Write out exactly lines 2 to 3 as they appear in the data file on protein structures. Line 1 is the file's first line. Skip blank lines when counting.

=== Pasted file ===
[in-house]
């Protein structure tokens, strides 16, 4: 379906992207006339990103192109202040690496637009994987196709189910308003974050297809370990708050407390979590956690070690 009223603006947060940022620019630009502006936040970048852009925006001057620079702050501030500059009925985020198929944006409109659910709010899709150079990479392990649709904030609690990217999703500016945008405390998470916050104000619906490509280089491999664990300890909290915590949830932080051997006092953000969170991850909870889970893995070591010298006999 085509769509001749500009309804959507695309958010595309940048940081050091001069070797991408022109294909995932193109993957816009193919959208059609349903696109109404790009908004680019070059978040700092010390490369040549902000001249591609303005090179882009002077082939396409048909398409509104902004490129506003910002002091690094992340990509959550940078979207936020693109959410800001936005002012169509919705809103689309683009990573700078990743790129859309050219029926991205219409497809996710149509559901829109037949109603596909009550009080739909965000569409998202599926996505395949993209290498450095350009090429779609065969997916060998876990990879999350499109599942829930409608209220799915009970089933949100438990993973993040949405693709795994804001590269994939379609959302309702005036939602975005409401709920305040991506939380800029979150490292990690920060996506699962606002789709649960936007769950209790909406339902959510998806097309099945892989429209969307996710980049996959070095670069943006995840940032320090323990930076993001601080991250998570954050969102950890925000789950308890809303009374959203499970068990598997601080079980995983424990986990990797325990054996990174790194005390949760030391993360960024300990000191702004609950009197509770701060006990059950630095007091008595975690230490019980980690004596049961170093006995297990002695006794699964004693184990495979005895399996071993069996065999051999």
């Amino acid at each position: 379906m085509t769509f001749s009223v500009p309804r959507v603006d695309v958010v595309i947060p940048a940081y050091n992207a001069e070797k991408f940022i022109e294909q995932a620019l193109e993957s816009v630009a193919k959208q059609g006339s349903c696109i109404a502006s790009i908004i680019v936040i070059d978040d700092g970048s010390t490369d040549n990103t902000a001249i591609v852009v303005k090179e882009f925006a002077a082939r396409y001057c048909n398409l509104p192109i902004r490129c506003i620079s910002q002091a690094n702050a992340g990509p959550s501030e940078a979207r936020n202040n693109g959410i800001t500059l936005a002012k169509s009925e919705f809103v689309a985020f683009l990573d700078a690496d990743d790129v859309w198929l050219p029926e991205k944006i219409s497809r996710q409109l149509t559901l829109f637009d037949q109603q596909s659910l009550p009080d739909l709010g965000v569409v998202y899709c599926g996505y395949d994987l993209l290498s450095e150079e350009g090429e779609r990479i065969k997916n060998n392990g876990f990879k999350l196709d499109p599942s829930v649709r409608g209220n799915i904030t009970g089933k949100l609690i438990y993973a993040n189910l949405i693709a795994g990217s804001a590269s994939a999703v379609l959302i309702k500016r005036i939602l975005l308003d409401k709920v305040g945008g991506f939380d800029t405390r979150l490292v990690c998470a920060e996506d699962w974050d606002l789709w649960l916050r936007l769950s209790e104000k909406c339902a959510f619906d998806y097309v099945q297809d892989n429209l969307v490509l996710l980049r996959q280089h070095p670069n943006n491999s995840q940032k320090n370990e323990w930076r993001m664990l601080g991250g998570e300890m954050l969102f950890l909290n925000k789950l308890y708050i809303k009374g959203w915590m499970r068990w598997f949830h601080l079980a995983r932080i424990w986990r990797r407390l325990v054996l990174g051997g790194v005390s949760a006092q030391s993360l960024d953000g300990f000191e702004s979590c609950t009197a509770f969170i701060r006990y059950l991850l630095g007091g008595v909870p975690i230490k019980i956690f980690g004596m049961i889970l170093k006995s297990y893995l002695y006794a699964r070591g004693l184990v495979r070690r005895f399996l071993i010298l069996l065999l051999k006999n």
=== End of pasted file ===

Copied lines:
């Protein structure tokens, strides 16, 4: 379906992207006339990103192109202040690496637009994987196709189910308003974050297809370990708050407390979590956690070690 009223603006947060940022620019630009502006936040970048852009925006001057620079702050501030500059009925985020198929944006409109659910709010899709150079990479392990649709904030609690990217999703500016945008405390998470916050104000619906490509280089491999664990300890909290915590949830932080051997006092953000969170991850909870889970893995070591010298006999 085509769509001749500009309804959507695309958010595309940048940081050091001069070797991408022109294909995932193109993957816009193919959208059609349903696109109404790009908004680019070059978040700092010390490369040549902000001249591609303005090179882009002077082939396409048909398409509104902004490129506003910002002091690094992340990509959550940078979207936020693109959410800001936005002012169509919705809103689309683009990573700078990743790129859309050219029926991205219409497809996710149509559901829109037949109603596909009550009080739909965000569409998202599926996505395949993209290498450095350009090429779609065969997916060998876990990879999350499109599942829930409608209220799915009970089933949100438990993973993040949405693709795994804001590269994939379609959302309702005036939602975005409401709920305040991506939380800029979150490292990690920060996506699962606002789709649960936007769950209790909406339902959510998806097309099945892989429209969307996710980049996959070095670069943006995840940032320090323990930076993001601080991250998570954050969102950890925000789950308890809303009374959203499970068990598997601080079980995983424990986990990797325990054996990174790194005390949760030391993360960024300990000191702004609950009197509770701060006990059950630095007091008595975690230490019980980690004596049961170093006995297990002695006794699964004693184990495979005895399996071993069996065999051999």
């Amino acid at each position: 379906m085509t769509f001749s009223v500009p309804r959507v603006d695309v958010v595309i947060p940048a940081y050091n992207a001069e070797k991408f940022i022109e294909q995932a620019l193109e993957s816009v630009a193919k959208q059609g006339s349903c696109i109404a502006s790009i908004i680019v936040i070059d978040d700092g970048s010390t490369d040549n990103t902000a001249i591609v852009v303005k090179e882009f925006a002077a082939r396409y001057c048909n398409l509104p192109i902004r490129c506003i620079s910002q002091a690094n702050a992340g990509p959550s501030e940078a979207r936020n202040n693109g959410i800001t500059l936005a002012k169509s009925e919705f809103v689309a985020f683009l990573d700078a690496d990743d790129v859309w198929l050219p029926e991205k944006i219409s497809r996710q409109l149509t559901l829109f637009d037949q109603q596909s659910l009550p009080d739909l709010g965000v569409v998202y899709c599926g996505y395949d994987l993209l290498s450095e150079e350009g090429e779609r990479i065969k997916n060998n392990g876990f990879k999350l196709d499109p599942s829930v649709r409608g209220n799915i904030t009970g089933k949100l609690i438990y993973a993040n189910l949405i693709a795994g990217s804001a590269s994939a999703v379609l959302i309702k500016r005036i939602l975005l308003d409401k709920v305040g945008g991506f939380d800029t405390r979150l490292v990690c998470a920060e996506d699962w974050d606002l789709w649960l916050r936007l769950s209790e104000k909406c339902a959510f619906d998806y097309v099945q297809d892989n429209l969307v490509l996710l980049r996959q280089h070095p670069n943006n491999s995840q940032k320090n370990e323990w930076r993001m664990l601080g991250g998570e300890m954050l969102f950890l909290n925000k789950l308890y708050i809303k009374g959203w915590m499970r068990w598997f949830h601080l079980a995983r932080i424990w986990r990797r407390l325990v054996l990174g051997g790194v005390s949760a006092q030391s993360l960024d953000g300990f000191e702004s979590c609950t009197a509770f969170i701060r006990y059950l991850l630095g007091g008595v909870p975690i230490k019980i956690f980690g004596m049961i889970l170093k006995s297990y893995l002695y006794a699964r070591g004693l184990v495979r070690r005895f399996l071993i010298l069996l065999l051999k006999n």